After my husband and I jumped through several medical coverage hoops, Dr. Philip Gold accepted me for the trial, and I was fortunately “randomized” into the group receiving both the traditional chemo drugs for my cancer, and a third “study” drug.
Having transitioned from volunteer to patient, I couldn’t be more grateful for my past experience, which introduced me to many patients facing advanced cancer with grace, humor and resilience. Because of them I was familiar with the chemo units, and I’d met people who had long outlived their initial prognoses, so I felt like it was reasonable to hold out hope.
I also met patients and family members who were isolated in their personal lives and unfamiliar with how medical systems work. In my case, my husband has taken on a lot of challenges on my behalf, and as I’ve already mentioned, so have other family members. Volunteering familiarized me with the many support resources here at Swedish and in the community. Seeing the difference in my situation and some patients’ circumstances magnifies the importance of the roles played by social workers and other staff, including those in the CEC, who often are resource connectors for patients that otherwise might not know where to turn, or how to interpret the new vocabulary that enters your life when you’re diagnosed with cancer.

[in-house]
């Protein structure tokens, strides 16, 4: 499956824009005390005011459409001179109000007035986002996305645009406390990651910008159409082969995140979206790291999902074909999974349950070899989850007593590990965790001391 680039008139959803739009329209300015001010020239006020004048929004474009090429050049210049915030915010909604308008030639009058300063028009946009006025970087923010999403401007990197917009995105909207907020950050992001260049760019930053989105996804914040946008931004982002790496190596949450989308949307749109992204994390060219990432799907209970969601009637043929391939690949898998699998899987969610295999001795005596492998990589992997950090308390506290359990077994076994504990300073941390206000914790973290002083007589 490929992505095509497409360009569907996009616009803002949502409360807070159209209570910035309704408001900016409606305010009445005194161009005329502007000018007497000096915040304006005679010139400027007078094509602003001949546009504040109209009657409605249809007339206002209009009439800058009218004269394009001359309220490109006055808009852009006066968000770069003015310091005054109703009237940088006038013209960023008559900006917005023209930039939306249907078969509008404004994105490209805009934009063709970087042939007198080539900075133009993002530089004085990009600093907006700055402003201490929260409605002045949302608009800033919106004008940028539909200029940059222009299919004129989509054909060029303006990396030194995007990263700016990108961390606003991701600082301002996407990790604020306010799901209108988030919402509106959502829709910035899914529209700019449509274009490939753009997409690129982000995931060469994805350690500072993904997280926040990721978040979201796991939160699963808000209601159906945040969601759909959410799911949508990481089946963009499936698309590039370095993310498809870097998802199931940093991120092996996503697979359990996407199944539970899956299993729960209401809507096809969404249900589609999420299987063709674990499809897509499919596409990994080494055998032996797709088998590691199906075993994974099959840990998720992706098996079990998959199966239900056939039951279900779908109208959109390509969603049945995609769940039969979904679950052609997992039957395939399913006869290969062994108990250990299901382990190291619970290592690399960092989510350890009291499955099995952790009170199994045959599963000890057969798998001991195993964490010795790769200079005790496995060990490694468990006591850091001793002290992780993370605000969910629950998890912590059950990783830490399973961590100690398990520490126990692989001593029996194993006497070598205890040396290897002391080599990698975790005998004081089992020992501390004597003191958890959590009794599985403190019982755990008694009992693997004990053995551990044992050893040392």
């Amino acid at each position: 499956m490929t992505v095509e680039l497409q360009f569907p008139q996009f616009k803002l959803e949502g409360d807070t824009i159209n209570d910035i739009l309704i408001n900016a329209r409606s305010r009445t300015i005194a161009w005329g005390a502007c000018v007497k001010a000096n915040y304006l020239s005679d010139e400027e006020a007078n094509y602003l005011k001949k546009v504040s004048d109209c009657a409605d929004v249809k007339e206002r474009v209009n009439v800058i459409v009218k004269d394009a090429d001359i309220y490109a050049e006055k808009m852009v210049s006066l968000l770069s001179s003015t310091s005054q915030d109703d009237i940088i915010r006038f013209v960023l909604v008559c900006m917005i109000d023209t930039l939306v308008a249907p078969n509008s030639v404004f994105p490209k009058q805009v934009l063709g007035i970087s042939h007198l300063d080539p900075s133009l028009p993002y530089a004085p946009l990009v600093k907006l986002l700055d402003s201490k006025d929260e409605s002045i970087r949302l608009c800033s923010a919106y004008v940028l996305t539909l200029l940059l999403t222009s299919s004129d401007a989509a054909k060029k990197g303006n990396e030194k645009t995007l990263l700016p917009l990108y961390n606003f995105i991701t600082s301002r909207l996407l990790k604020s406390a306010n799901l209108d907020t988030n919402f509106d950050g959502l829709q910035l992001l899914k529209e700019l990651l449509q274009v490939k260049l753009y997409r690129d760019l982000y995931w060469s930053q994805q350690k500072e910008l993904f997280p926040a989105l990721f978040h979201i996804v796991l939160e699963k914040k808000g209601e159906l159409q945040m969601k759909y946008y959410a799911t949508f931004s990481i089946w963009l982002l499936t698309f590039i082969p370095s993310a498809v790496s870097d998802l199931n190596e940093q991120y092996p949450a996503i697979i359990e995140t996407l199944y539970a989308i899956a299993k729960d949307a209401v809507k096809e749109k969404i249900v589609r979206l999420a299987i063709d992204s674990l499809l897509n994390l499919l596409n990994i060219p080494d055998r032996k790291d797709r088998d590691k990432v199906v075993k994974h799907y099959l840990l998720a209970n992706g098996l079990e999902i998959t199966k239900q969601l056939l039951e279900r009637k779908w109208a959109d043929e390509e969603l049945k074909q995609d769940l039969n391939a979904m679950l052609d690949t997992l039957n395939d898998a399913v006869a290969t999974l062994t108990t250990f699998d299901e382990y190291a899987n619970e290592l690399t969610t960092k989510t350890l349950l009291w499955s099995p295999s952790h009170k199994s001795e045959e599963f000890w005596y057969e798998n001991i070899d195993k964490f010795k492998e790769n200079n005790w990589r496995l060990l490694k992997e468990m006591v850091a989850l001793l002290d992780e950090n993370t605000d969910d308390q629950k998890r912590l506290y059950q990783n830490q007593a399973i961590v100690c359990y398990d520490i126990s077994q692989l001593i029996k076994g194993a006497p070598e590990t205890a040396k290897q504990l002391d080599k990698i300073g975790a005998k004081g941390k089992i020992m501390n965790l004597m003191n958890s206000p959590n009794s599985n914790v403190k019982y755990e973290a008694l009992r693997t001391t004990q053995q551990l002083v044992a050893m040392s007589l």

One of my favorite things as a volunteer was fitting women with wigs. American Cancer Society receives new wigs from manufacturers and supplies them to the education center. For some women, wig fittings were a disturbing, even tearful, part of the process of confronting their disease, as hair loss was such a visible illustration that life had changed. Others accepted the change with humor, trying on a series of wholly unsuitable styles, crazy curly, silver with purple highlights, grandma’s perm, and laughing throughout. Sometimes they texted pics to family members, who responded with equal humor. Then they’d put on the one wig from our supply that absolutely suited them and study their own reflected images with sighs of satisfaction.
A few weeks ago, Senji Lama, one of the wonderful staff people in the CEC, came up to the fourth floor at Swedish First Hill, and fitted me with a wig. I still had hair, but it was coming out in handfuls and clumps when I ran my hand over it, and stray hair was appearing everywhere in our house, so I was ready to get rid of what was left. As so often happened when I worked with patients, I tried on wigs that didn’t work—my husband labeled one of them “Justin Bieber”—but there was one that suited me. It’s not like my exceptionally thick, curly hair at all, but it’s the right color, and it has bangs that won’t simultaneously expand and retract at the slightest hint of humidity, as my real hair annoyingly did.